What types of cyber weapons are used in warfare?

The following are some examples of acts that could be qualified as cyberwar:

  • Phishing emails, viruses, computer worms, as well as malware that can bring vital infrastructure down.
  • A distributed denial-of-service (DDoS) assault is one that prevents legitimate users from accessing targeted computer networks or devices.
  • Vital data from institutions, governments, and corporations is being hacked and stolen.
  • Spyware or cyber espionage that leads in data theft and threatens national security and stability
  • Ransomware, which enslaves control systems or data
  • Propaganda and disinformation tactics were once employed to generate major disruption and disorder.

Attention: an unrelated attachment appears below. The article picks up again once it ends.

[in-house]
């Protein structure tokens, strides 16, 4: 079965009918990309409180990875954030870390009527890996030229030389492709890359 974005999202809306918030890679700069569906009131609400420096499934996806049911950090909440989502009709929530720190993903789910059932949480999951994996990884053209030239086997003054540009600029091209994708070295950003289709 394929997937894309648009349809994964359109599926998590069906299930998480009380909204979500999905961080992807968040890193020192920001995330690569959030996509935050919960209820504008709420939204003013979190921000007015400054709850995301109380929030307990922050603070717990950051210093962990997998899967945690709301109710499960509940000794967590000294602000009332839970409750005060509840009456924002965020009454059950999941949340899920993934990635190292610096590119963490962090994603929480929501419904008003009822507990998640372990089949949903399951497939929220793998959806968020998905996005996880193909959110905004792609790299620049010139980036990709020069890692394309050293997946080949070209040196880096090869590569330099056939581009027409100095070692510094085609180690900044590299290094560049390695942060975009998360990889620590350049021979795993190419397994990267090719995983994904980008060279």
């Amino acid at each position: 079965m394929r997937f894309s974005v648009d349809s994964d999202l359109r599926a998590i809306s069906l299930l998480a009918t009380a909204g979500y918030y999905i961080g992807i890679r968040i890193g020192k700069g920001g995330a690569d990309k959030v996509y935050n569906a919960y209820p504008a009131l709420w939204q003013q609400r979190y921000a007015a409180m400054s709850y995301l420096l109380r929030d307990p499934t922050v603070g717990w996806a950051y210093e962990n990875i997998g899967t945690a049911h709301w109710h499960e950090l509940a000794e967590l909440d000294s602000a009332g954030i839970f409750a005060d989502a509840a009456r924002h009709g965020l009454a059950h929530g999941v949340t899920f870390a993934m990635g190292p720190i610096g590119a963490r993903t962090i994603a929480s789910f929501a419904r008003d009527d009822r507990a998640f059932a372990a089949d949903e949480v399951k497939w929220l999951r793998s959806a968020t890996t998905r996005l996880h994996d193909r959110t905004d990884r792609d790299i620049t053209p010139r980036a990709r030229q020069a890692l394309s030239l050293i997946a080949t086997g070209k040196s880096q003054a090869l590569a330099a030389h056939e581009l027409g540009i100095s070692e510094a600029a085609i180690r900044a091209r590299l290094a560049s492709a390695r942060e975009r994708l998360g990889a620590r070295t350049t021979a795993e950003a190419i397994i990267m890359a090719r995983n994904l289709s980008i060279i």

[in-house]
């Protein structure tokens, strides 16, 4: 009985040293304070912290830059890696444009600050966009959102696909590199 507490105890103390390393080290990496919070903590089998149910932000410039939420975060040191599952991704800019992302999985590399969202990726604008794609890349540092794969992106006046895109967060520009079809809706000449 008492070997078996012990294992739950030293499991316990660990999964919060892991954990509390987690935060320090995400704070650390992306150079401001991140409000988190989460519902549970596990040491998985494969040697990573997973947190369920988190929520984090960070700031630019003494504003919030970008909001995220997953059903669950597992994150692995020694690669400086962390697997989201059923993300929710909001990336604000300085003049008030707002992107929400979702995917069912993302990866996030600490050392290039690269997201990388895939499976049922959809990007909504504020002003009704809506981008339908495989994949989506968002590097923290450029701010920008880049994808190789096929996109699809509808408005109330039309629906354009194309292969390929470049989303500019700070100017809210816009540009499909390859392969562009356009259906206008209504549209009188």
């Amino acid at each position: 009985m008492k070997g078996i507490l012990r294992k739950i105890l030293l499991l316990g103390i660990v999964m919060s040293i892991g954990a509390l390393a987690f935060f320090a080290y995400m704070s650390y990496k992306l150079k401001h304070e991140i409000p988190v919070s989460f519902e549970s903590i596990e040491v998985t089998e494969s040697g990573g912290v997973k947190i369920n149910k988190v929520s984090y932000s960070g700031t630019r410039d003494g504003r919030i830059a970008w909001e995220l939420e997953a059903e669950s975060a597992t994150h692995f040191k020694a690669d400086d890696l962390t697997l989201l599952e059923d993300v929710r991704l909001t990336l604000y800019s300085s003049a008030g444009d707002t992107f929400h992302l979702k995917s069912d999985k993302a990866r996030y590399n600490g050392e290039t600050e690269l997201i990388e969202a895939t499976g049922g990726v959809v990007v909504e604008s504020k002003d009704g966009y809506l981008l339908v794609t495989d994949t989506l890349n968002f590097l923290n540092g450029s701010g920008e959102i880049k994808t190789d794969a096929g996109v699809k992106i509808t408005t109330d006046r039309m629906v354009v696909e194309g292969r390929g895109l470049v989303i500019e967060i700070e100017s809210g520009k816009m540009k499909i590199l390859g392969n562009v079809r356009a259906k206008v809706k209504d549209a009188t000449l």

Is there a cyber army?

Yes, in today's fast-paced business environment, most governments have cyber security agencies (cyber army) to assist protect against cyberattacks that may occur during a cyberwar. These militaries hire computer and security professionals to assist in the defence and, if necessary, attack of other countries. Some of these government departments are listed below.

Note: The list is given below that only includes inter-services or military departments, which collaborate across departments within a country. There are various countries (e.g., the United States) that maintain separate cyber departments for each branch of the military, such as Army, Navy, Marines, National Guard, Air Force, Coast Guard, etc.)